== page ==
As far as the camera goes, its not so much manual vs program or Av, as I shoot manual a lot too (I have a full manual lens actually with no electronics, just not on that trip, so I'm quite familiar with it) its knowing what is the best exposure... I mean I metered off the middle of the mountain for many shots, the light meter was good, and I thought the shot looked decent on the small screen. I know now I'll have to try and underexpose. I took a lot of panos and I think they spanned just two great of a range of light. The other thing is it looks like the camera is doing most of the damage in its processing. What I mean is some shots I set it to take jpg+raw. The jpg's are blown away but the raw actually looked decent. I'm very inexperienced when it comes to raw but the few raw pics I took prior to this trip didnt look nearly that much different than their jpg counterparts. I can post up an example when I get home and see if you guys think its normal. Probably should take the camera discussion to a different thread though.
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Old 08-09-2013, 12:14 PM   #4
SummitHat
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Thank you for this interesting and well-written account of your return to the high peaks! Thoroughly enjoyed the prose & pics. It would be a great addition on the ADK High Peaks forum as well if you post it there - no doubt a lot of the ADKHP mountain hiking folks would also enjoy it.

Have fun on the trails ahead!
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Old 08-11-2013, 10:42 AM   #5
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Awesome trip and excellent photos! Congrats!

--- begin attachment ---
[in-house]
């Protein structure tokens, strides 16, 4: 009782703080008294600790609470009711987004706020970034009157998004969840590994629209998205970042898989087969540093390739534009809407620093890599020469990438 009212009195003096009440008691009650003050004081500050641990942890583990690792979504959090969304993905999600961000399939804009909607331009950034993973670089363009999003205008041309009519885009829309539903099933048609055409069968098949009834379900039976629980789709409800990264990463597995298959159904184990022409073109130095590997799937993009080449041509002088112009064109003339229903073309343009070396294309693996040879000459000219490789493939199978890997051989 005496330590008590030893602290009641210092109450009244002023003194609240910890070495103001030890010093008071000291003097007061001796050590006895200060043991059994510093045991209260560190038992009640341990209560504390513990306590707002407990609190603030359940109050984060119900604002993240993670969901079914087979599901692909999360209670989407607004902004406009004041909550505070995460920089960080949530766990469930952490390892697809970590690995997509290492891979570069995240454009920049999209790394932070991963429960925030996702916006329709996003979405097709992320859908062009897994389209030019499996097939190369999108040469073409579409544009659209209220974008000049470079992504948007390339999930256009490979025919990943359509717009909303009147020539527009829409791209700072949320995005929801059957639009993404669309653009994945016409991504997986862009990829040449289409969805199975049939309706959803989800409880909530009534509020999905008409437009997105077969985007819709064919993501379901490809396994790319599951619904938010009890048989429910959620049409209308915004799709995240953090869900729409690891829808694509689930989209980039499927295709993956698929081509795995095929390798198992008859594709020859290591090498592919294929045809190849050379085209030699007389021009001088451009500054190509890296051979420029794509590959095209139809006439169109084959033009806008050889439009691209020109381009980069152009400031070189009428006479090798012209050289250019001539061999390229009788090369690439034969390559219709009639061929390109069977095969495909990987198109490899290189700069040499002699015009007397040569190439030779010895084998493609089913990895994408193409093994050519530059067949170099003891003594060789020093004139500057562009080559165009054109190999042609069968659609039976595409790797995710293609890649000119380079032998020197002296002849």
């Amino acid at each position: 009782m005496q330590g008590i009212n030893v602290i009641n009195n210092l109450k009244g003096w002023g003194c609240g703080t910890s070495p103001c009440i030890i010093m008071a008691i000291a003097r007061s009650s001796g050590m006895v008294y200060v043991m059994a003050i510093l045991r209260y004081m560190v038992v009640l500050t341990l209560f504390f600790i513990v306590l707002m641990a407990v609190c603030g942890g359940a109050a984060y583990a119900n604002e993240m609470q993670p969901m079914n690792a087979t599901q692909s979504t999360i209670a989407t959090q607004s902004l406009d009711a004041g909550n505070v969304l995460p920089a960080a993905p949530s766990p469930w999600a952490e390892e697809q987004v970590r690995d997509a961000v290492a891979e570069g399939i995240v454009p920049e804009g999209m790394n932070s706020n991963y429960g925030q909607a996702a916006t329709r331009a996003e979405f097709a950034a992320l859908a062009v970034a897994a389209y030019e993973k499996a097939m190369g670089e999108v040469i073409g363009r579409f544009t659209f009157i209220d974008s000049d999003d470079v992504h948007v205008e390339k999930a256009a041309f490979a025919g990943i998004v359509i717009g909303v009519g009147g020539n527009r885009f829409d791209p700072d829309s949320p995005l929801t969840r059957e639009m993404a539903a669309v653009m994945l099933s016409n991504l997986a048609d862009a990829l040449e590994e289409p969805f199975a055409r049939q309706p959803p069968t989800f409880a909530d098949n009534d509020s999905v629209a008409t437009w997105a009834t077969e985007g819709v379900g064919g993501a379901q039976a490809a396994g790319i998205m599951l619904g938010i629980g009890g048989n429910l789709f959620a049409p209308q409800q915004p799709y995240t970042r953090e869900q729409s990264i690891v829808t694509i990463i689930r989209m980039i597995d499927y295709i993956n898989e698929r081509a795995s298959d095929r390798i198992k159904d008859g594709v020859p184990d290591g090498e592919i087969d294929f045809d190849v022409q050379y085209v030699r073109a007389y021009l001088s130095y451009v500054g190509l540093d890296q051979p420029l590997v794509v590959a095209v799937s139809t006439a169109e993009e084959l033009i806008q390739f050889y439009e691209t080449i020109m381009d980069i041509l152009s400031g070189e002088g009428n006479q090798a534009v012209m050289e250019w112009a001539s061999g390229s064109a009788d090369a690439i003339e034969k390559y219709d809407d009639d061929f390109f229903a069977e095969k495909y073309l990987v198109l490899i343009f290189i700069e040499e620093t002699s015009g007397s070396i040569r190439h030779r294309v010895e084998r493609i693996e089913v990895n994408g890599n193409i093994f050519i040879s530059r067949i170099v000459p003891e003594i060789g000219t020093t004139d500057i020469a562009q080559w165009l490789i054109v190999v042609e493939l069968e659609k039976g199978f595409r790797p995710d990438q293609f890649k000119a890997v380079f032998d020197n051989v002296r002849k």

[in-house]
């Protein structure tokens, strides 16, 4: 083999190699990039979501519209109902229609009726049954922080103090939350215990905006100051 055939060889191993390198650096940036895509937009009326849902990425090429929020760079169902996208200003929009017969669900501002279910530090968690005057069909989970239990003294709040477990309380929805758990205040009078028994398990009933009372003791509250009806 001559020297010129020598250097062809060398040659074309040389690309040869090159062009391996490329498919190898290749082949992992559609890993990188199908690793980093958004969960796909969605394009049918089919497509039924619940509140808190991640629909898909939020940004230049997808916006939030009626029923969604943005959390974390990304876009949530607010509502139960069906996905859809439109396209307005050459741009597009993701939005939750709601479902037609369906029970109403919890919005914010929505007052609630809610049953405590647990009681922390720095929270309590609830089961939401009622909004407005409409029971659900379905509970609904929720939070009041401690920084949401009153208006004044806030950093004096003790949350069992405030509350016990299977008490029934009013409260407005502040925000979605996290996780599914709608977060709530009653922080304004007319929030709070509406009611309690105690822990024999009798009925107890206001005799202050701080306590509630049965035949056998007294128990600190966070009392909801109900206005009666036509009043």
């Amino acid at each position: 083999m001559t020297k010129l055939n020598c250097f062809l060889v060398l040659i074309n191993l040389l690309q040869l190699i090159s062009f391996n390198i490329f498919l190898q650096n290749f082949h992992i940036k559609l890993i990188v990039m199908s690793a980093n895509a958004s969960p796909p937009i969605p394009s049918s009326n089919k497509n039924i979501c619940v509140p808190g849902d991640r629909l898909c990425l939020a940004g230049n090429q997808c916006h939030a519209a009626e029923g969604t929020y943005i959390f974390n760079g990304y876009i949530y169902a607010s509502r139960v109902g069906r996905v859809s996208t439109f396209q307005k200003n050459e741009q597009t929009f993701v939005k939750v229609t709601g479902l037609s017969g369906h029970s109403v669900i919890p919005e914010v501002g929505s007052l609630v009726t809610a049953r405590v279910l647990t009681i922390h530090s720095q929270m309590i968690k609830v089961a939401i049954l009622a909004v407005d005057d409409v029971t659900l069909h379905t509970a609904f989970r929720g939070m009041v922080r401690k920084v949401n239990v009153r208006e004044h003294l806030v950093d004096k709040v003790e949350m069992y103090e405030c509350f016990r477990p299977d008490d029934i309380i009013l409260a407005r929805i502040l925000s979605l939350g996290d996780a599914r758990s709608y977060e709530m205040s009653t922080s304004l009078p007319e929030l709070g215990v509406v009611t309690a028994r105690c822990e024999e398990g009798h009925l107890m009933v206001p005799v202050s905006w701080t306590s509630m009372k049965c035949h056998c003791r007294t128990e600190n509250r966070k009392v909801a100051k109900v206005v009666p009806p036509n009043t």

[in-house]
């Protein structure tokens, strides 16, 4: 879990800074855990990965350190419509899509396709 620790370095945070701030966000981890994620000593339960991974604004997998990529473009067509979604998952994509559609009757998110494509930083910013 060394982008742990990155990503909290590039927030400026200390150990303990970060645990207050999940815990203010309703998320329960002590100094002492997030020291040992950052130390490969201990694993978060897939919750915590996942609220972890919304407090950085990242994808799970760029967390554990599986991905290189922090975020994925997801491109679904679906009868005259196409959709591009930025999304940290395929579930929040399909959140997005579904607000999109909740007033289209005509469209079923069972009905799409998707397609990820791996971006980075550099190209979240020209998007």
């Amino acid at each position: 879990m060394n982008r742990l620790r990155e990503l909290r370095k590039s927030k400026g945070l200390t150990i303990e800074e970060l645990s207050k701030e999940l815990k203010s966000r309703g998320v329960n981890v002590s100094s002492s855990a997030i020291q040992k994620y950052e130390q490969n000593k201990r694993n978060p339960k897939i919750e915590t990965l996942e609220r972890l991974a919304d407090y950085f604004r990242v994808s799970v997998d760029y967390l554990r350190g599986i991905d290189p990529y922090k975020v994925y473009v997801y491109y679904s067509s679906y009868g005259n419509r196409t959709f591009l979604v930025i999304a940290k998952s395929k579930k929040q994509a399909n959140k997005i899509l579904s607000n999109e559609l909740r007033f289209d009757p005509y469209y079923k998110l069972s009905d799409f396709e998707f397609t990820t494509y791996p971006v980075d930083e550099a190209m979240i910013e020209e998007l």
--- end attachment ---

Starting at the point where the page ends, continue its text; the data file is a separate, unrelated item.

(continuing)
Wow! I wish I wasn't standing so far back in line when they were handing out feet! Barefoot hiking is a pipe-dream for me; trail-runners are as minimalist as I dare to try.
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Old 08-17-2013, 03:43 PM   #6
Adirondackiteer
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Quote:
Originally Posted by SummitHat View Post


Thank you for this interesting and well-written account of your return to the high peaks! Thoroughly enjoyed the prose & pics. It would be a great addition on the ADK High Peaks forum as well if you post it there - no doubt a lot of the ADKHP mountain hiking folks would also enjoy it.

Have fun on the trails ahead!
Thanks! Oh why do they have to have multiple forums on the Adirondacks! I'm on too many forums already! Maybe sometime this weekend I'll check it out and sign up on that one too. Would be nice if they were combined.

Quote:
Originally Posted by Trail Boss View Post
Awesome trip and excellent photos! Congrats!

Wow! I wish I wasn't standing so far back in line when they were handing out feet! Barefoot hiking is a pipe-dream for me; trail-runners are as minimalist as I dare to try.
Thanks Trail Boss! Well my feet were about as week and whimpy as most a couple years ago. After having some foot and leg problems while I was trying to get back into being a runner I gave barefoot a try. It took a long time to transition and toughen up my feet. That was 2011. By now I've run several barefoot races from 5k's to half marathons. I would never advise anyone to go barefoot after they have acclimated to shoes unless they do it wisely by transitioning slowly, hopefully with guidance from a good book or barefootrunners.org for example.

Obviously some conditions require extra protection, like below freezing for example. I'm not sure if I'll always try to go barefoot, as it does slow me down in more difficult terrain, but I think for most trips I'll lean that way.